RESPOND TO PEER DISCUSSION RESPONSE BELOW
Your responses to your classmates should be at least 100 words each. When responding to classmate, make sure to highlight BOTH areas where you agree and differ in your opinions. Don’t forget to also use in-text citations and references in giving credit to the authors.
Intersectionality is a framework for understanding that different categories or demographics of people’s identities can intersect to create a life for them where they face either higher or lower levels of discrimination/privilege. Kimberle Crenshaw was the originator of such an idea. Crenshaw recognized the fact that many times racism and sexism went hand in hand, especially in cases dealing with women of color. There is a type of discrimination that includes a combination of two demographics, sexism, and racism: “racialized sexism” and “sexualized racism” (Washington, 2023). An example of this sort of intersection could be seen in the case of Degraffenreid v. General Motors. A group of black women filed a suit that General Motors was discriminating against black women in the workplace by not hiring them. The courts found General Motors not guilty of such discrimination because of the court’s inability to combine sex and race. According to Crenshaw, the court stated that the plaintiffs “should not be allowed to combine statutory remedies to create a new 'super-remedy' which would give them relief beyond what the drafters of the relevant statutes intended.” (Crenshaw, 1989, p. 141). So, because the court was able to prove that white women and black males were employed at General Motors, no racism or sexism was considered to be occurring at the company. An explanation of The Matrix of Domination theory would have benefited the women in the General Motors case greatly. The term highlights how people (in this case women) can have various attributes that disadvantage them in ways that the woman standing next to them doesn’t have. For instance, in the General Motors case, the race factor of the colored women caused them to be faced with an even greater amount of oppression than just white women working at General Motors faced. While this specific case is from long ago, intersectionality can still be seen today. I practice intersectionality every day as I hold the position of being my sorority’s Diversity, Equity, and Inclusion chair. My chapter holds equity training workshops so that all members can be aware of their privileges while also expanding their knowledge of the oppressions that some of their sorority sisters may face. As Crenshaw stated in the video produced by The National Association of Independent Schools, “Identity is relationship between people in communities”, Therefore I find it imperative that my chapter can be a safe place for women to talk about these factors that either help or hinder them out in the world (Crenshaw, 2018).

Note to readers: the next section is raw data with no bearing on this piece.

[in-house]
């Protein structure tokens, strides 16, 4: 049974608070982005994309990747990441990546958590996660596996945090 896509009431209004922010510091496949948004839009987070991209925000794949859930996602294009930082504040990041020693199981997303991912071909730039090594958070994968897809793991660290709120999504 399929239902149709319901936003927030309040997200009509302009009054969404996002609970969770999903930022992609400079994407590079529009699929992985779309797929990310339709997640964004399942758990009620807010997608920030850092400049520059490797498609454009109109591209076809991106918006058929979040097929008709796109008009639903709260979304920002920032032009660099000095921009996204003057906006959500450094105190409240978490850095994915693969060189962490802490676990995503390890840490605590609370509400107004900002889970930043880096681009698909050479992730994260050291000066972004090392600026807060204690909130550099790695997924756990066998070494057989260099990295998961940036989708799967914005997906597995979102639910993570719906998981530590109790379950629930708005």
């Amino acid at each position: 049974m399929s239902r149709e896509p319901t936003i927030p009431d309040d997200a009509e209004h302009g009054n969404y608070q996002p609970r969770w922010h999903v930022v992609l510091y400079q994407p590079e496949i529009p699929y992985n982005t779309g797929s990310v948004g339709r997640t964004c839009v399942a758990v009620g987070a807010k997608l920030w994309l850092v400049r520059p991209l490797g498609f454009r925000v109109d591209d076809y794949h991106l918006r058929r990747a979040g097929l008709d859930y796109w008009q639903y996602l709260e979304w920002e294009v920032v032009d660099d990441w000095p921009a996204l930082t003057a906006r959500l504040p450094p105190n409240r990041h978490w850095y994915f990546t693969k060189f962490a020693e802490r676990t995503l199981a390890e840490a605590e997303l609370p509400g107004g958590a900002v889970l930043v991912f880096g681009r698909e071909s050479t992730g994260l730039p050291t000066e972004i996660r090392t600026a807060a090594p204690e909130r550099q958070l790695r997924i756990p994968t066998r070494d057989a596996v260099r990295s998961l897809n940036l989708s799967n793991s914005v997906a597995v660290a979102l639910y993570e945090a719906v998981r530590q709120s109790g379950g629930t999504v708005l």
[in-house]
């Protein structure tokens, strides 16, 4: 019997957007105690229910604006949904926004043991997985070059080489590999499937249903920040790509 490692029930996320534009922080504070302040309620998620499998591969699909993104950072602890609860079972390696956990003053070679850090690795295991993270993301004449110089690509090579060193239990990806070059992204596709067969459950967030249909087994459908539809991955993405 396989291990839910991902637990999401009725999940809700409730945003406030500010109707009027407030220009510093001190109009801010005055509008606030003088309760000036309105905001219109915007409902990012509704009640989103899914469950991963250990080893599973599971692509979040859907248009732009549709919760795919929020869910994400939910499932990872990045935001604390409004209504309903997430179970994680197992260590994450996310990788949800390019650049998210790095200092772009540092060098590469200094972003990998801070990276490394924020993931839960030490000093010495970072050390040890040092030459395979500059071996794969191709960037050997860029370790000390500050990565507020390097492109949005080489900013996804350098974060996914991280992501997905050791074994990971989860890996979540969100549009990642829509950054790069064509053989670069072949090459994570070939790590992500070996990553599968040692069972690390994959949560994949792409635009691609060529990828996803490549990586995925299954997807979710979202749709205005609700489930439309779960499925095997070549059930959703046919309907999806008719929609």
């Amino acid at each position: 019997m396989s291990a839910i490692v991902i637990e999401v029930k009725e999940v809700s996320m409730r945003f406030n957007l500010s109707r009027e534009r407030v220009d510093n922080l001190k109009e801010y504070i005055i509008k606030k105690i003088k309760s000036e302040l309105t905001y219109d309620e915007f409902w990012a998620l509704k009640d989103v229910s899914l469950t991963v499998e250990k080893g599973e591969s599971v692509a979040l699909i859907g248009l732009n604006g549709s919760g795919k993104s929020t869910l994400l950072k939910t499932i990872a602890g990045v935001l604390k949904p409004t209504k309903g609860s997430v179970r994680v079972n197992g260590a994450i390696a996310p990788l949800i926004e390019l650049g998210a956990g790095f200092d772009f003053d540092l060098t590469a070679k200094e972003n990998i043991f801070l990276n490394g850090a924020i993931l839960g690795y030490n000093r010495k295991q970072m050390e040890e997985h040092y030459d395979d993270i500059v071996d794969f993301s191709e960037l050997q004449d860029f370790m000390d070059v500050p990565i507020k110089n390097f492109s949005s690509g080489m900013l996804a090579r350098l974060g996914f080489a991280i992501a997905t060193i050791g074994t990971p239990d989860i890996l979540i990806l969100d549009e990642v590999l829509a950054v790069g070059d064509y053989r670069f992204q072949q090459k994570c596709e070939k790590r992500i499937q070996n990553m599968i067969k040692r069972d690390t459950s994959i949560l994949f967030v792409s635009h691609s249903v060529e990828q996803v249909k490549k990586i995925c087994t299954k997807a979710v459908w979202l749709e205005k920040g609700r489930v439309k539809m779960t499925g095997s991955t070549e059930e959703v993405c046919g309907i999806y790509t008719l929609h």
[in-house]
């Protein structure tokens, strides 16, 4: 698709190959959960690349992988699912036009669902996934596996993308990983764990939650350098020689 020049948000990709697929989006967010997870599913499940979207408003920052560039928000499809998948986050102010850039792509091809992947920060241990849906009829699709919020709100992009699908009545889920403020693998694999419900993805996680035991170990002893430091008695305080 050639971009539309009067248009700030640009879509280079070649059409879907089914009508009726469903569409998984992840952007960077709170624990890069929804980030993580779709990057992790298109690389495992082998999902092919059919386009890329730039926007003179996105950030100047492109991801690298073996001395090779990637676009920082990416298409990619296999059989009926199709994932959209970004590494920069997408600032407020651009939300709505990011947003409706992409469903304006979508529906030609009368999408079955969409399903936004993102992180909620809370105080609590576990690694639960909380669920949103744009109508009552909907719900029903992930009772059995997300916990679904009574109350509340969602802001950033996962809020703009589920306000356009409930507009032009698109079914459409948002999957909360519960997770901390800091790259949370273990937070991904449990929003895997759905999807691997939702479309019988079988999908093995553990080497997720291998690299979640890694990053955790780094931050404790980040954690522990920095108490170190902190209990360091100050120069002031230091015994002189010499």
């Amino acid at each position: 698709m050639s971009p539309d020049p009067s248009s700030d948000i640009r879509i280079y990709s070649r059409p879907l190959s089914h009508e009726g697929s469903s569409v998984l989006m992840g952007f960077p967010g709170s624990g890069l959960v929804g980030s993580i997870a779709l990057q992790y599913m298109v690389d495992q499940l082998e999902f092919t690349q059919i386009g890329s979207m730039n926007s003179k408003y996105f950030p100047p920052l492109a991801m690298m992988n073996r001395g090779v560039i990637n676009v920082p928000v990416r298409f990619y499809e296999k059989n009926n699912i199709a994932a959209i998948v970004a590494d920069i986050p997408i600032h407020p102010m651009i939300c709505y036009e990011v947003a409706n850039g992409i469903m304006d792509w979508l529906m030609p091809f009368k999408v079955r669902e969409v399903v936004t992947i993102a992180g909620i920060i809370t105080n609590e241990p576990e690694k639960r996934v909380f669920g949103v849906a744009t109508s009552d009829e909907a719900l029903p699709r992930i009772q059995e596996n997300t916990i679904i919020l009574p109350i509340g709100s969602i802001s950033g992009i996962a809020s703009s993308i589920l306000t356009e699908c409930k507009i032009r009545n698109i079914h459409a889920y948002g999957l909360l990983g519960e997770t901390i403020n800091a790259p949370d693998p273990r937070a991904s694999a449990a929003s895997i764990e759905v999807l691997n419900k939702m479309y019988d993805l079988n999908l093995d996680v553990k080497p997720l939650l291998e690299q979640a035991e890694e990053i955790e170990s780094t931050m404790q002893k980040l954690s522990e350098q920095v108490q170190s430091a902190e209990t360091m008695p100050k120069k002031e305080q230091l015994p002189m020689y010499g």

Crenshaw, K. (1989). Demarginalizing the intersection of race and sex: A black feminist